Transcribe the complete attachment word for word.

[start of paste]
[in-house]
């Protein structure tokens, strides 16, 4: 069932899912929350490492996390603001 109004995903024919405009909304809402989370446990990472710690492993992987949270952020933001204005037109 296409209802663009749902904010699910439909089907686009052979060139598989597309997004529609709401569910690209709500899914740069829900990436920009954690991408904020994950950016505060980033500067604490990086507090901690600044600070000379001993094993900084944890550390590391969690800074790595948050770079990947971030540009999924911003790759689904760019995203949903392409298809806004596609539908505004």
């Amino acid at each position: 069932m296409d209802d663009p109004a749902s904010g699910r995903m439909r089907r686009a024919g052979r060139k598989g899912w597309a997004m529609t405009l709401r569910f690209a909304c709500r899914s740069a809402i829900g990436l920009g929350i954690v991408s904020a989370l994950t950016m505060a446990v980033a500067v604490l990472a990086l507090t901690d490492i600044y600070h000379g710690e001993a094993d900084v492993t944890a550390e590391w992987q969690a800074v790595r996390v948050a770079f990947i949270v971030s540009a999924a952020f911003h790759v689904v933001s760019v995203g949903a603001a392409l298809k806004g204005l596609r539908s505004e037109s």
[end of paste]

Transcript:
[in-house]
């Protein structure tokens, strides 16, 4: 069932899912929350490492996390603001 109004995903024919405009909304809402989370446990990472710690492993992987949270952020933001204005037109 296409209802663009749902904010699910439909089907686009052979060139598989597309997004529609709401569910690209709500899914740069829900990436920009954690991408904020994950950016505060980033500067604490990086507090901690600044600070000379001993094993900084944890550390590391969690800074790595948050770079990947971030540009999924911003790759689904760019995203949903392409298809806004596609539908505004």
């Amino acid at each position: 069932m296409d209802d663009p109004a749902s904010g699910r995903m439909r089907r686009a024919g052979r060139k598989g899912w597309a997004m529609t405009l709401r569910f690209a909304c709500r899914s740069a809402i829900g990436l920009g929350i954690v991408s904020a989370l994950t950016m505060a446990v980033a500067v604490l990472a990086l507090t901690d490492i600044y600070h000379g710690e001993a094993d900084v492993t944890a550390e590391w992987q969690a800074v790595r996390v948050a770079f990947i949270v971030s540009a999924a952020f911003h790759v689904v933001s760019v995203g949903a603001a392409l298809k806004g204005l596609r539908s505004e037109s």